Friday, February 26, 2010
American author Thomas Wolfe once said, “Loneliness is and always has been the central and inevitable experience of every man.”
When we closed our Bibles on Tuesday, Joseph was in shackles, being led away by a group of Midianites to be sold in Egypt. Imagine this scene: Joseph, apparently relatively naive to his brothers' animosity, arrives to find them plotting against him. A struggle ensues, but 10 to 1 are not good odds for Joseph (I am assuming that little Benjamin was not a part of this) and before he even knows what hit him, he finds himself in the bottom of a dry well, bloody and bruised, half-naked. The sound of his brothers' voices from above blur with his desire to sleep. He battles to stay conscious, still dazed and confused by the ambush. Hours pass, he struggles to stand so that maybe he could hear the low tones of discussion above, when a sudden celebration breaks out. A rope is dropped into the well and for the first time, Joseph breathes a sigh of relief. The prank was over.
Emerging from the darkness, he finds himself in the midst of strangers who holler commands at him in a foreign language. They bind his hands to a rope which is then attached to the saddle resting on the back of a camel. Joseph tries to call to his brothers, who not only refuse to make eye contact with him, but have turned their backs and are walking away, arm in arm, heads cocked in laughter. Tears fill Joseph's eyes as he realizes he is being abandoned. One of his older brothers pauses and turns. Joseph looks at his face for a sign of compassion but all he gets are eyes filled with satisfaction.
The rope yanks at his arms and he is thrust forward to follow the caravan. As he tries to get his bearings, he sees others walking, heads low, bound by the same future as himself. His ribs ache from the beating but the captivity does not graciously allow him to care for his wounds. He has no choice. In one fell swoop, he went from master to slave. Unable to defend himself, unable to communicate or heal, he begins his journey to Egypt.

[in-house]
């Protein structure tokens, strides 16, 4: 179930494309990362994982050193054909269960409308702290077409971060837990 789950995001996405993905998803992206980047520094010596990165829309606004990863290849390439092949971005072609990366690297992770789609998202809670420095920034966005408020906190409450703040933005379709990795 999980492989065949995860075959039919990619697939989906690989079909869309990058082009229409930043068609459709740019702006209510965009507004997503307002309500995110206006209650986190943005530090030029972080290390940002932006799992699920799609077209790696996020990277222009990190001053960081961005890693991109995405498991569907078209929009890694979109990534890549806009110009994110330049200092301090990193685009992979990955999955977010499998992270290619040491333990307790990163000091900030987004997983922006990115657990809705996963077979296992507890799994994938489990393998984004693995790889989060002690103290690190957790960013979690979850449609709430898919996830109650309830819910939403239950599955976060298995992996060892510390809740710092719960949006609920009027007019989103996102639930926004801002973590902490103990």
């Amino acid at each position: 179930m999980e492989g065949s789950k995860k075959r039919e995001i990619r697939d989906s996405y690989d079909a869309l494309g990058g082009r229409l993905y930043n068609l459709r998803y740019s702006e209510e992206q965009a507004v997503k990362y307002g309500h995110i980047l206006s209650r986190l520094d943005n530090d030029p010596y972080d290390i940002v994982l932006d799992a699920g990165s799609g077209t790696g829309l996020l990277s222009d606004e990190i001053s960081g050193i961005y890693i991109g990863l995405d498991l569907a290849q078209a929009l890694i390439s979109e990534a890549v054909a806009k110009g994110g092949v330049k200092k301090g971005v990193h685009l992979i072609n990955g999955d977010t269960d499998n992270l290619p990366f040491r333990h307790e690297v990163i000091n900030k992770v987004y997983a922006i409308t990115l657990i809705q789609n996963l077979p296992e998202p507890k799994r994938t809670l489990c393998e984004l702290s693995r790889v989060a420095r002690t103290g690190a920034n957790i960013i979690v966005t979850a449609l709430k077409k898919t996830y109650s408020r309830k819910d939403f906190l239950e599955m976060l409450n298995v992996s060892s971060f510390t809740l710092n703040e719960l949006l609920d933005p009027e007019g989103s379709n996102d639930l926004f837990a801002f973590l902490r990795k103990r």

Heartbreaking, don't you think? Completely abandoned, Joseph had every reason to feel lonely.
This morning my mind was drawn to my savior, Jesus Christ. People have often said that Joseph was a type of Christ and that many of his experiences were Christ-like. This story is definitely a parallel, as Christ was abandoned by his disciples and led away to be beaten and broken before His crucifixion. But there is one huge difference. Joseph was never alone. God was always with him. As we are going to study over the next few weeks, Joseph walked by faith and was blessed by God beyond comprehension. He set his mind on the things above, and God made His presence in Joseph's life perfectly clear.
Jesus, on the other hand, truly experienced loneliness in a way that Joseph never did. He was completely and totally separated from the Father. And the amazing thing is - He knew what He was in for when He agreed to become sin for His children. He knew this meant complete separation from God. True, utter loneliness is separation from God, and Jesus willingly endured it so that we would never have to experience true, utter loneliness.
Unfortunately, there are many who will experience this. In hell. For eternity. Heartbreaking, don't you think?
As I reread this post, I feel I need to apologize that it was a bit of a downer. We are leaving Joseph in a very difficult place...all alone. We are seeing Christ on the cross, bearing our guilt and shame, separated from His Father...all alone. And we see so many in this world, lost in their sin, choosing to rebel against God and heading to a destiny of true, utter loneliness..all alone.
But don't miss the outcome of these stories. Joseph may have been in the eye of a very long storm, but he was not alone. God's continued presence turns this master/slave into the second in command of Egypt. And we can rejoice in the cross because Jesus is not in hell today, bearing our sin, but He has OVERCOME and sits at the right hand of His Father, interceding on our behalf, fully glorified, fully alive and fully victorious!
As for those who are running full speed toward hell, let these images burn in our hearts a desire to share the good news of Jesus Christ with everyone we meet, because contrary to what Thomas Wolfe thinks, loneliness does not have to be the central and inevitable experience of all men.